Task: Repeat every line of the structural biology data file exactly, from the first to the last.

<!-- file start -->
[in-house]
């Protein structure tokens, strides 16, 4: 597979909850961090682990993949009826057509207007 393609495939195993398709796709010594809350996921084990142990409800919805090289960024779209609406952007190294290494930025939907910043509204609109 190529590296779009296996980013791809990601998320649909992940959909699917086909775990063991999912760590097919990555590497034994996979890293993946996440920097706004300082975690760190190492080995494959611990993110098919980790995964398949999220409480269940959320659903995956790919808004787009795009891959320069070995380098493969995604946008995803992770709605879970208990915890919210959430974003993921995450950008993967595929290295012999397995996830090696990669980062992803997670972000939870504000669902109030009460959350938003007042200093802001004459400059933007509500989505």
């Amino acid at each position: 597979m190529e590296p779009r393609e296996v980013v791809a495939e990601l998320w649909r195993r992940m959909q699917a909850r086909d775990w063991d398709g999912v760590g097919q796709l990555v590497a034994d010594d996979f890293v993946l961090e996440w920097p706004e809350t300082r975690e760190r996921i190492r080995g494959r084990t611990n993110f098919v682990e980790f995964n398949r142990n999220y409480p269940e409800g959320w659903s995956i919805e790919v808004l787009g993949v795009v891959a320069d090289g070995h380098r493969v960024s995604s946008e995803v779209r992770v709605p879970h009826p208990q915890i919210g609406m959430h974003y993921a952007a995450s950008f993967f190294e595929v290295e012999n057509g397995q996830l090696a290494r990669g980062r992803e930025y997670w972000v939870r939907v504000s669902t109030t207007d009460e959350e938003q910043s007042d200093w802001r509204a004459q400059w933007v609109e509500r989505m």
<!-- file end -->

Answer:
[in-house]
């Protein structure tokens, strides 16, 4: 597979909850961090682990993949009826057509207007 393609495939195993398709796709010594809350996921084990142990409800919805090289960024779209609406952007190294290494930025939907910043509204609109 190529590296779009296996980013791809990601998320649909992940959909699917086909775990063991999912760590097919990555590497034994996979890293993946996440920097706004300082975690760190190492080995494959611990993110098919980790995964398949999220409480269940959320659903995956790919808004787009795009891959320069070995380098493969995604946008995803992770709605879970208990915890919210959430974003993921995450950008993967595929290295012999397995996830090696990669980062992803997670972000939870504000669902109030009460959350938003007042200093802001004459400059933007509500989505």
């Amino acid at each position: 597979m190529e590296p779009r393609e296996v980013v791809a495939e990601l998320w649909r195993r992940m959909q699917a909850r086909d775990w063991d398709g999912v760590g097919q796709l990555v590497a034994d010594d996979f890293v993946l961090e996440w920097p706004e809350t300082r975690e760190r996921i190492r080995g494959r084990t611990n993110f098919v682990e980790f995964n398949r142990n999220y409480p269940e409800g959320w659903s995956i919805e790919v808004l787009g993949v795009v891959a320069d090289g070995h380098r493969v960024s995604s946008e995803v779209r992770v709605p879970h009826p208990q915890i919210g609406m959430h974003y993921a952007a995450s950008f993967f190294e595929v290295e012999n057509g397995q996830l090696a290494r990669g980062r992803e930025y997670w972000v939870r939907v504000s669902t109030t207007d009460e959350e938003q910043s007042d200093w802001r509204a004459q400059w933007v609109e509500r989505m």